It is known that the brain devotes more effort to listening to a phone call than listening to kids in the backseat. Probably because there's pressure to pay attention to the phone call where as you can ignore the children - or scream "shut up !!" at them...but not your boss on the phone.

An article from 2014 shows the same: https://www.scientificamerican...

This is an area of research. IBM even prototyped a driving assistant that could monitor the outside world and disable your phone to "turn down" the distraction level. Hey - talking on a quiet long straight country road vs rush-hour traffic in LA has a different impact-of-risk. Make a mistake in the country and...well probably nothing happens..maybe kill a bunny.

But that isn't the point of all of this -- it is distracted driving and people don't believe it or are willing to accept the risk.

Comment Re:They could have done better with the data (Score 1) 344

Unfortunately the scientific data does not agree with your opinion.

The issue isn't whether this is dangerous - science says it is. People want to take this risk. Heavy drinking will kill your liver - yet people still binge drink (and you might be surprised to find out how low # of drinks that defines binge). Don't eat sugar - most have a Mountain Dew in their hand right now. It doesn't matter that a Church van gets whacked by a texting driver and kills many -- not in my backyard.

No matter the number of studies telling of the risks - people will continue to believe that they are above average and that they can operate a cell phone while driving. Years ago I wondered how talking on the phone stacks up against "fiddling with radio, talking to passenger, eating snack" - and turns out talking on the phone is more dangerous for several reasons. One - your participant is not in the car with you. When talking to a passenger - they too can see a sticky situation coming up and will curb the conversation along with the driver. Also people tend to devote more focus on phone conversations than they would say...eating a snack.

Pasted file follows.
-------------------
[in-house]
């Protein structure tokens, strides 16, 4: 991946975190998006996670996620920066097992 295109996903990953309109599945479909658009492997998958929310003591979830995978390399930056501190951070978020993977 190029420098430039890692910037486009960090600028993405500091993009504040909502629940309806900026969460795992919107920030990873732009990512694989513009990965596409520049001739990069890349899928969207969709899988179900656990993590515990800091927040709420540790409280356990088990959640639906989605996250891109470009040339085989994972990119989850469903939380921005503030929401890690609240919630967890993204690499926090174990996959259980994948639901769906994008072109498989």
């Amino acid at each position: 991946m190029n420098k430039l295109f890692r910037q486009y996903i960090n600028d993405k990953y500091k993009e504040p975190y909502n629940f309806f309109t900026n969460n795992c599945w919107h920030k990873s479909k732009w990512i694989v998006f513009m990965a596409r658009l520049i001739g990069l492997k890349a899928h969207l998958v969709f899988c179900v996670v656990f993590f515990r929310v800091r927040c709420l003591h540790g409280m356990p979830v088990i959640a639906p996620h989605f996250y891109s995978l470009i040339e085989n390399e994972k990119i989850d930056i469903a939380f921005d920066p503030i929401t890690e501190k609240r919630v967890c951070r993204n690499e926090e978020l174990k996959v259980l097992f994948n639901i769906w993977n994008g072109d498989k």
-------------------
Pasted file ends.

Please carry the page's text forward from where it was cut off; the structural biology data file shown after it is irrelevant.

IBM once put forward a system that could monitor the road, traffic density, and other attributes and plug that into the cell phone. Diverting calls to voice-mail if you had the brakes on, or heavy traffic etc. The more dangerous the situation and it would lock out external distractions.

Companies like Ford have tested this in their driving simulators. They know. My father has a GM with a navigation system that can't be operated while the car is in motion..... and I'll tell you what.. it is the most frustrating feature ever. I just pull out my phone or Garmin and think....why th' f* pay $1500 for a lousy nav system that you can't use.

Submission + - SPAM: Can Parents Sue If Their Kid Is Born With the 'Wrong' DNA?

randomErr writes: In a fascinating legal case out of Singapore, the country's Supreme Court ruled that this situation doesn't just constitute medical malpractice. The fertility clinic, the court recently ruled, must pay the parents 30% of upkeep costs for the child for a loss of 'genetic affinity.' In other words, the clinic must pay the parents' child support not only because they made a terrible medical mistake, but because the child didn't wind up with the right genes.

“It’s suggesting that the child itself has something wrong with it, genetically, and that it has monetary value attached to it,” Todd Kuiken, a senior research scholar with the Genetic Engineering and Society Center at North Carolina State University, told Gizmodo. “They attached damages to the genetic makeup of the child, rather than the mistake. That’s the part that makes it uncomfortable. This can take you in all sort of fucked up directions.”

Comment one up - 64 oz of soda !!! (Score 1) 370

I went with my brother years ago. He wanted the "32oz bottomless cup of cola" for $1 more --- and managed to finish it before the previews were over. He ran out for his free refill - sat down and slowly drank it as the movie began.

He then missed most of the second half because he kept leaving to pee.

Lots of violations to that list: Cola in the Dark vs Focus. Plus I was disrupted and had to fill in plot details later.